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Merced artist Ruben Sanchez to be focus of documentary


Ruben Sanchez has been an artist for his entire working life. And it shows. 

From working in the fields to becoming a produce vendor, the depiction of agriculture and hard work is clearly seen in the colorful canvases that Sanchez creates as representations of his life and the experiences he has been through. 

Born in Fresno and raised in Merced, Sanchez grew up working in the fields alongside his family. His grandparents had been farm laborers, as had his parents, and as a third-generation laborer, the relationship of growing, picking, painting and selling fruit is simply rooted in Ruben Sanchez. 

“I would always enter school late,” he recalls. “During the summer my father and I would pick raisin grapes. I remember walking through the grapevines and seeing kids at the school by the ranch. They would be in school and I would still be working. Because of that, I was always a week or two late in school — that’s just how it was.” 

Sanchez also picked tomatoes. He remembers the juice of the tomatoes permanently staining his clothes and even making his pants stiff. Clothes would specifically have to be set aside for the tomato picking season. 

He remembers the growers that would plant the fruit down onto its dirt bed. He remembers helping his dad carry buckets of peaches down to their boxes — although he hated the fuzz. And most of all, he remembers the campesino, the poor farm worker.  

“Their hands are picking the harvest,” Sanchez explains. “Their working hands literally feeds the world. The almonds, the grapes, the peaches, the vegetables, all this produce is being shipped around the world. Campesinos are hand picking the fruits that will be physically sent somewhere else. It’s not a machine — it’s a human that knows the difference between a good fruit and one that’s not good.”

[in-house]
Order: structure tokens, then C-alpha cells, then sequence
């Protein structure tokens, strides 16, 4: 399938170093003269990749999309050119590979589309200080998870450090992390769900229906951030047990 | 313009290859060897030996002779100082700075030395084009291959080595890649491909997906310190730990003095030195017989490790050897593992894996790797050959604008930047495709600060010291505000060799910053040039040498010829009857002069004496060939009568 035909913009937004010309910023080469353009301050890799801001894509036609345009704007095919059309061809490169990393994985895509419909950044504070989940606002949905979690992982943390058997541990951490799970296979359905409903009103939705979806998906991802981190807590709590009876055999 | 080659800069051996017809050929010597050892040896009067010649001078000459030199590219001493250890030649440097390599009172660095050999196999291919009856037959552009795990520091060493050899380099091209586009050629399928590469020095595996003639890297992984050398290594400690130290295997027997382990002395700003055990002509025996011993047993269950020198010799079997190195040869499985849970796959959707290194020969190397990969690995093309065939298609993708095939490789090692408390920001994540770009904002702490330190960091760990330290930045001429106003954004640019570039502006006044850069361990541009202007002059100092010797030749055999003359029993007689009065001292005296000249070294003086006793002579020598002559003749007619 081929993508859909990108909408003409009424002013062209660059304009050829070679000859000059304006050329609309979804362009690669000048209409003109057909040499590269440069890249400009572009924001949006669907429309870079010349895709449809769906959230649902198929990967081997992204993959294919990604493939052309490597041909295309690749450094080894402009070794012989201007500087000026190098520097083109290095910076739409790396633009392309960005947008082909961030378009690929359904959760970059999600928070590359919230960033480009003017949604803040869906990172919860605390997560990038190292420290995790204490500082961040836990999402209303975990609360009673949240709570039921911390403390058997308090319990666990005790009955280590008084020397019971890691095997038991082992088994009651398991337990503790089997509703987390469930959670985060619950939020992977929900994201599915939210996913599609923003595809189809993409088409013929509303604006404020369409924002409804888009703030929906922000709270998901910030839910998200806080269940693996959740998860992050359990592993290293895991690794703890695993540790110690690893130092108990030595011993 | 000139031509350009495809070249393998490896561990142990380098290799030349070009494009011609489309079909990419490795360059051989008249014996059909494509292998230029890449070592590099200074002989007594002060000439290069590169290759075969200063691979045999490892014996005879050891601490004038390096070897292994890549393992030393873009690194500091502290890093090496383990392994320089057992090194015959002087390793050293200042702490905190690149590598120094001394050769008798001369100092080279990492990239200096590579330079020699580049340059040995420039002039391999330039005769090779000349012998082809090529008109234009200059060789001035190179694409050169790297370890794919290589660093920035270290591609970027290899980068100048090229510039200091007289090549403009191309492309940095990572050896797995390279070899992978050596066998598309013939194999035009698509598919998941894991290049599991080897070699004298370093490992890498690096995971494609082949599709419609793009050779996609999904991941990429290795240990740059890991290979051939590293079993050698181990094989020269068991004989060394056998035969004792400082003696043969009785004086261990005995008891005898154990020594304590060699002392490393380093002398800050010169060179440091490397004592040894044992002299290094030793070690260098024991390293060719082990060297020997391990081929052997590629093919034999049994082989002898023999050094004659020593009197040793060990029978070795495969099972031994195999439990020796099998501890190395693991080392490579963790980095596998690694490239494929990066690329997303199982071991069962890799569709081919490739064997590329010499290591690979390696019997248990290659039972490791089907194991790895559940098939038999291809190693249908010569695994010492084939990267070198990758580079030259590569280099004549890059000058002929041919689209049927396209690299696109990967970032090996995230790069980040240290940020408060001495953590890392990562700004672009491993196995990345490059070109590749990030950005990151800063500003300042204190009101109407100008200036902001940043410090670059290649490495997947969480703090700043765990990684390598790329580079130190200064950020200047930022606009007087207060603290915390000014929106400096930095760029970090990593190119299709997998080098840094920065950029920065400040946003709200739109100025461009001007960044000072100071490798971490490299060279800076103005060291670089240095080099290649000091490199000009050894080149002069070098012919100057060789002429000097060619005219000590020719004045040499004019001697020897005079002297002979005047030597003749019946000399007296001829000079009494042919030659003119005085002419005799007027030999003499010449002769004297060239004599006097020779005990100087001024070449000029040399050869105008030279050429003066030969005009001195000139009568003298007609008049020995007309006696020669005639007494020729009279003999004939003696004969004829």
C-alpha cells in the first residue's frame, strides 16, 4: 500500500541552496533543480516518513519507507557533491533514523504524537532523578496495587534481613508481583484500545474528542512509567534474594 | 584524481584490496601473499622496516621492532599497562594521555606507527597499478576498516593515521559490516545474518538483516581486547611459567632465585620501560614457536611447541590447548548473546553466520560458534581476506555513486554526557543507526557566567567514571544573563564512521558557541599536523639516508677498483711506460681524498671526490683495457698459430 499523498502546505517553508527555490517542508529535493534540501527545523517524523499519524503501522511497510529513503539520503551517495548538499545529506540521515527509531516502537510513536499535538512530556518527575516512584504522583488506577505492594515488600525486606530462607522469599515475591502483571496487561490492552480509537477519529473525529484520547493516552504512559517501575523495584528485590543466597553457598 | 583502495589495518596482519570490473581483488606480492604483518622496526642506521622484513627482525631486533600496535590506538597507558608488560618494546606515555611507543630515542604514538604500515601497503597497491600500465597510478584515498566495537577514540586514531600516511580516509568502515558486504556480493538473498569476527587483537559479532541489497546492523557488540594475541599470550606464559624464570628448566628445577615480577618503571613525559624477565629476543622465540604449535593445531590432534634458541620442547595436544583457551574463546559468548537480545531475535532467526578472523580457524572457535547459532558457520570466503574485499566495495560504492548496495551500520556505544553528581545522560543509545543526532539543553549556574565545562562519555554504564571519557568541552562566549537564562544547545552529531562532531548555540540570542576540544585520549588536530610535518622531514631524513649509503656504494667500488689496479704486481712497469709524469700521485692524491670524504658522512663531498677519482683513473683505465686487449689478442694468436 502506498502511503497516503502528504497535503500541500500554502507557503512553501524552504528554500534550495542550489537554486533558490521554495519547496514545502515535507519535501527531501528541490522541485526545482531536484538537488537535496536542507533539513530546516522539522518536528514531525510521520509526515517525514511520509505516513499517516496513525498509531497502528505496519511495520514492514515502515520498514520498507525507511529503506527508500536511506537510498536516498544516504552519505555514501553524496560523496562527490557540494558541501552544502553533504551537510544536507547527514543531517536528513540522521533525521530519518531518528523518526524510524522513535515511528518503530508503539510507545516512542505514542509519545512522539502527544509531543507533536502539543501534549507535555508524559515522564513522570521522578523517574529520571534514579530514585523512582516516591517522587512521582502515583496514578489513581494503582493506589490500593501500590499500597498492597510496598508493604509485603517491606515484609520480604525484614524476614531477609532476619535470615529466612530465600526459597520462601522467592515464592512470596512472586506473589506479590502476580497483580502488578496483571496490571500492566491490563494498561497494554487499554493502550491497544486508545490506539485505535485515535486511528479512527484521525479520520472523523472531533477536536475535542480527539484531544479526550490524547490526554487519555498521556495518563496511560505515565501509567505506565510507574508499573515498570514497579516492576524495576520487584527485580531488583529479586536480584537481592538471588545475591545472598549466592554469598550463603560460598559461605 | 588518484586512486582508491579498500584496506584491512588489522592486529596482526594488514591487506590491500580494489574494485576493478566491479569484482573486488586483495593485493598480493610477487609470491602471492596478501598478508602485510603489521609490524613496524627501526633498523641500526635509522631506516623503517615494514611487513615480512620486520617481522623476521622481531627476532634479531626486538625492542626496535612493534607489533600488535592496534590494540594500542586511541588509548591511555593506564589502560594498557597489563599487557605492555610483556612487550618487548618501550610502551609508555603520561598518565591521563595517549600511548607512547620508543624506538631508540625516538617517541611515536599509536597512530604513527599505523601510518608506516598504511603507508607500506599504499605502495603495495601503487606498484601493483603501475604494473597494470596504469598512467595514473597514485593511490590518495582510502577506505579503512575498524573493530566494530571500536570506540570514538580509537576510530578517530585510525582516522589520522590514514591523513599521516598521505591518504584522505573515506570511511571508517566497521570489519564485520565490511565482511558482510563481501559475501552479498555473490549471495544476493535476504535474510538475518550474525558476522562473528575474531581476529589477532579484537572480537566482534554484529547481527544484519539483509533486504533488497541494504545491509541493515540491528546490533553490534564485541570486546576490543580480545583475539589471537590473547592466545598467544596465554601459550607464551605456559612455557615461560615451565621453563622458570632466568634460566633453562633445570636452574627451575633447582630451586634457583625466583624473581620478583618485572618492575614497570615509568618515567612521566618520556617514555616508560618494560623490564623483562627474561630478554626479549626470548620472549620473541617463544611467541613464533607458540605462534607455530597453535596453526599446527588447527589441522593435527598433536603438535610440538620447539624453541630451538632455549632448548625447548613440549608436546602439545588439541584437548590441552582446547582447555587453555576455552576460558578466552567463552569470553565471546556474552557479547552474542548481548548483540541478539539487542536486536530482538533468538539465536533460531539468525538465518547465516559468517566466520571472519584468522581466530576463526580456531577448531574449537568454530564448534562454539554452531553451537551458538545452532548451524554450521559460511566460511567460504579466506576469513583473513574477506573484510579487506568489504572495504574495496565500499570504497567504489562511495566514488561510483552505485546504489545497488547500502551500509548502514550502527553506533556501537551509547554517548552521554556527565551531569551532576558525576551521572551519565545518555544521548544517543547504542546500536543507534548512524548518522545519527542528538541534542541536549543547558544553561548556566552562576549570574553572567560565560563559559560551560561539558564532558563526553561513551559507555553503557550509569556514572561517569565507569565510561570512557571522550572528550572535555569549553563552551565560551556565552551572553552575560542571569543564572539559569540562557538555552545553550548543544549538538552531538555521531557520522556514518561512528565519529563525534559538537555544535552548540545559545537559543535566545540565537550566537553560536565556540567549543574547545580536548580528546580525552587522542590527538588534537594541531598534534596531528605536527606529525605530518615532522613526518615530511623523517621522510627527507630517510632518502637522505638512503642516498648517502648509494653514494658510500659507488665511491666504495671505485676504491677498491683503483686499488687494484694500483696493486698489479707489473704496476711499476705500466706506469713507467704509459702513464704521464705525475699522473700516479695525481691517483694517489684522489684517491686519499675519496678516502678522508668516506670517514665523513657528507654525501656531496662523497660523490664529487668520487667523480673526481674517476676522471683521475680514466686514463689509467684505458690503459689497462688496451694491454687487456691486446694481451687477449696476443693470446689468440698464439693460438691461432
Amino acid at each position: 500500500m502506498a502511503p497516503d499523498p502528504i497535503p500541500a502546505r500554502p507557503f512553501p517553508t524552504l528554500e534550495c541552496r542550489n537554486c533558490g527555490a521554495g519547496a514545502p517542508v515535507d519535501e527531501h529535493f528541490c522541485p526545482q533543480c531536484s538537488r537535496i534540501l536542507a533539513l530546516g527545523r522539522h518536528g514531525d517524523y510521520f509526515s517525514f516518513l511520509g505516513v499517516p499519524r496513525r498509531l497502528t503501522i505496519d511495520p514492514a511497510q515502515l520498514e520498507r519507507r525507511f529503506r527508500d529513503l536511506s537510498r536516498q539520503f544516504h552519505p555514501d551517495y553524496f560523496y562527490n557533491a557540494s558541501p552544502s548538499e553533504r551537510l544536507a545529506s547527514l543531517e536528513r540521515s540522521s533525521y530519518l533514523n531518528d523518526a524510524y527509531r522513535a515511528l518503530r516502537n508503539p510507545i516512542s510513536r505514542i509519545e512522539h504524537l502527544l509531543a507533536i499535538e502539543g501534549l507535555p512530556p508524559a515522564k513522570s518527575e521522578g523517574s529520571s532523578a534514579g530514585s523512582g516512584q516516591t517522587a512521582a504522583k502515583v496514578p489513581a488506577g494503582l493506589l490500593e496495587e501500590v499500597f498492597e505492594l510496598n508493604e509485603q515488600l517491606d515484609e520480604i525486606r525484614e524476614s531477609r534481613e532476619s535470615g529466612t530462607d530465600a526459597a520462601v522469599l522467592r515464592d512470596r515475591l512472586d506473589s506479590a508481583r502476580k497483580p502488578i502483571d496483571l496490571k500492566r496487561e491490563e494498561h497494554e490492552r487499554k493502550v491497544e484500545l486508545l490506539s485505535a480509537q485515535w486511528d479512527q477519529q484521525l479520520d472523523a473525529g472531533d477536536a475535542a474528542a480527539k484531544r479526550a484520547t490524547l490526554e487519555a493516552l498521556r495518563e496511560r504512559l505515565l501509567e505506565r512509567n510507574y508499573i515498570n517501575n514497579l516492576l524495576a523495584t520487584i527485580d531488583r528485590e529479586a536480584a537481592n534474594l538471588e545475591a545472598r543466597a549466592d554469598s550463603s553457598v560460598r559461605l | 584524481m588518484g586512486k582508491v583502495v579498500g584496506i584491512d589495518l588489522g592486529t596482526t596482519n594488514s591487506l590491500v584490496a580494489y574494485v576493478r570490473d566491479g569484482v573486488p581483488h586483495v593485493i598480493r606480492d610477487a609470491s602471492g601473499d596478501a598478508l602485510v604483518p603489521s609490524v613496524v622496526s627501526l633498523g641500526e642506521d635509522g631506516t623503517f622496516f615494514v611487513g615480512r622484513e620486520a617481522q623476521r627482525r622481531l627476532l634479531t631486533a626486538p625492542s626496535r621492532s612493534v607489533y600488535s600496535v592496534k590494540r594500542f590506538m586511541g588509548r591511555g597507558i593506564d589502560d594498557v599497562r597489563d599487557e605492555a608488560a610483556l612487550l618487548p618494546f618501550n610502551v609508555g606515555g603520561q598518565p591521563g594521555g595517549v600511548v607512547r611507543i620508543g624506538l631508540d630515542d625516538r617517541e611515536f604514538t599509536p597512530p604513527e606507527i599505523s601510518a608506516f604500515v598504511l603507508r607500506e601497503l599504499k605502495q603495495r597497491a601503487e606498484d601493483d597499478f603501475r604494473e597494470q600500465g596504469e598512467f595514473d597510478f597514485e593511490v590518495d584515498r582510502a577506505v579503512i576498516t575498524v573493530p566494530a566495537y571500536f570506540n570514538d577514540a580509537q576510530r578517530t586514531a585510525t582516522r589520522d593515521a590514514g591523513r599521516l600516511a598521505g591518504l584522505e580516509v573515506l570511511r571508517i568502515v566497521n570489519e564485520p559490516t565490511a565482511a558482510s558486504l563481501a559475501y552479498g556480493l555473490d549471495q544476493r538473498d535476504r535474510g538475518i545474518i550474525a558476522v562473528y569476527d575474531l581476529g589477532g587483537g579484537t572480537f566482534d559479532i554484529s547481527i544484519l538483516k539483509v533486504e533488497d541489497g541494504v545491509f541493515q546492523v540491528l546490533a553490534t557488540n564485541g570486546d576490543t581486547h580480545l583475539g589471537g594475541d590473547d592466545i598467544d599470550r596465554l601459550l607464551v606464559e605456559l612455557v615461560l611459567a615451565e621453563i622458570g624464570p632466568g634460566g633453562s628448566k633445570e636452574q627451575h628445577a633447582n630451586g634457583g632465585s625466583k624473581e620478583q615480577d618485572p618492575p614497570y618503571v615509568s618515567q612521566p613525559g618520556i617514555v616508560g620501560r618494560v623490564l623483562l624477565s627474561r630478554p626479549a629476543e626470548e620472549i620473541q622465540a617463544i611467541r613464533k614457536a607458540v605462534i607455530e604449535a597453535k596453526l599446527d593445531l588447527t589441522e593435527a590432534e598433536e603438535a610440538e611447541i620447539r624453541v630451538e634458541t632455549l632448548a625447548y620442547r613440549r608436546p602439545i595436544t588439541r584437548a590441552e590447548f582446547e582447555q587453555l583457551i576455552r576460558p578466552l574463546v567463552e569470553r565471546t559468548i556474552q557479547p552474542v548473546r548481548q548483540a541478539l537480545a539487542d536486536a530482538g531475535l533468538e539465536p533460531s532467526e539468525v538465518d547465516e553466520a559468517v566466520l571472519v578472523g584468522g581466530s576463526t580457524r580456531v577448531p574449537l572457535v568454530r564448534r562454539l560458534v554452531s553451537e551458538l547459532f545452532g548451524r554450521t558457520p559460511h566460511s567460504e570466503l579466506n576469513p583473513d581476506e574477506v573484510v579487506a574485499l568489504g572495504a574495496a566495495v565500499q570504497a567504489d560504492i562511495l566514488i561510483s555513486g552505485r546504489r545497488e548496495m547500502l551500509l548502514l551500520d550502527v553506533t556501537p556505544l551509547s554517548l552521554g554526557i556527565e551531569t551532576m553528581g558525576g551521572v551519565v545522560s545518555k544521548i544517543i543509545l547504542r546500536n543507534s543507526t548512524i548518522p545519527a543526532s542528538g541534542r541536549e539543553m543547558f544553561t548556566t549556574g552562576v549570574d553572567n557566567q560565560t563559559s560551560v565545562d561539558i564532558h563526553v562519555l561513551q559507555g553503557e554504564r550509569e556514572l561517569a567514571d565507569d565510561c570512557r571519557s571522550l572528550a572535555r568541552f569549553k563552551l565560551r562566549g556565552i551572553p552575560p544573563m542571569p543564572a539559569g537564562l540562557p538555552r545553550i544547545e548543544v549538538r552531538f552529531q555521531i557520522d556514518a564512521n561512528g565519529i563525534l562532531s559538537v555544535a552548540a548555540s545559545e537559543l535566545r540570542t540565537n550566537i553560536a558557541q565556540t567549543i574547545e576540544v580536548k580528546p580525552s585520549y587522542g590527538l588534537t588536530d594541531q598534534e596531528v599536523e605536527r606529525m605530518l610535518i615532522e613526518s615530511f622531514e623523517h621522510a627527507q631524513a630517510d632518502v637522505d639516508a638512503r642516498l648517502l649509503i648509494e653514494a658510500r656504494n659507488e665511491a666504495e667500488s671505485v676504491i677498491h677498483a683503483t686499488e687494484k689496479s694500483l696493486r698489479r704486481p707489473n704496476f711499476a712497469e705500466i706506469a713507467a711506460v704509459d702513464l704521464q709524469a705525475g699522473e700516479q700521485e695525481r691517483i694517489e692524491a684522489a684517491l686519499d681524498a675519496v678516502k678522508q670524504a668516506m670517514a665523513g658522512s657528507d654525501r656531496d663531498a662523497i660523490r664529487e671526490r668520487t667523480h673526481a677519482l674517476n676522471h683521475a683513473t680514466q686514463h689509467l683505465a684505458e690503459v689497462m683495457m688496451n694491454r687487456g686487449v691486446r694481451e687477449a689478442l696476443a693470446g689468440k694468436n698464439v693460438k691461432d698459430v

Considering the Central Valley produces one fourth of the nation’s food, the job of campesinos is done with a great deal of hard work and patience. 

Working as a campesino, Sanchez was able to reflect the working laborer into his colorful art pieces. Strong hands, placid faces, and warm skin. Bright colors, tan skin, agriculture, and abstract lines and shapes. 

His pieces of artwork reflect himself, his people, and the significance and importance of the campesino. 

“I had always noticed in the world of art, the campesino was never really shown,” Sanchez said. “I wanted to create something that reflected them. Even though it’s my own personal world and my own personal life, it reflected them.” 

From picking to selling, Sanchez went on to sell produce at farmers markets all while consistently creating, collaborating, and showcasing artwork at exhibitions through the Central Valley and around the world. 

“As I change style, I carry the campesino with me,” He said. “Being of the valley — it’s there.” 

With over 50 years of experience, Sanchez’s work has made a name of itself. As his website states, an artist, a muralist, and a printmaker. 

“I always tell young artists, and to myself, be yourself,” Sanchez advices. “In terms of whatever personal experience, you have had. Show that in your work, show that in your art. Don’t try to be someone that you are not, be who you are.”

“There’s hundreds of artists, but there is only one you.” 

Sanchez has worked as a self-employed artist creating art on windows, canvases, and even walls. He is also a founding member of the Contemporary Humanitarian Artists Association (CHAA).

Looking into the future, Sanchez hopes to continue consistently making art as he sees fit. He is currently being filmed for a documentary on his life and a highlight on his artwork.

In collaboration with Merced’s Multicultural Arts Center, a video documentary is in the works for the life of Ruben Sanchez and his impact on the Central Valley.

Spearheaded by Professor Richard Gomez of UC Merced, the video is being directed by local videographer, Earvin Mendoza. 

“Ruben is a great representation of an artist,” Mendoza explained. “He proves that no matter the background you have, success is determined by the hard work you put in.” 

Mendoza has offered his videography services to the documentary for free, and he is hoping for an early 2021 release of the documentary. 

“As soon as I got my first interview in with Sanchez, I knew this wasn’t going to be a 10-minute video,” the director said.

From the first-ever Dia de los Muertos exposition in downtown Merced, to the one-man shows he’s been featured in at Merced College, to his relationship with Arte America in Fresno, the life and journey of Ruben Sanchez is a colorful one.  

Simply put by Sanchez, “There is always more to learn and discover.” 

His life is clear proof. 

For more information on Ruben Sanchez or his artwork, you can visit his website at


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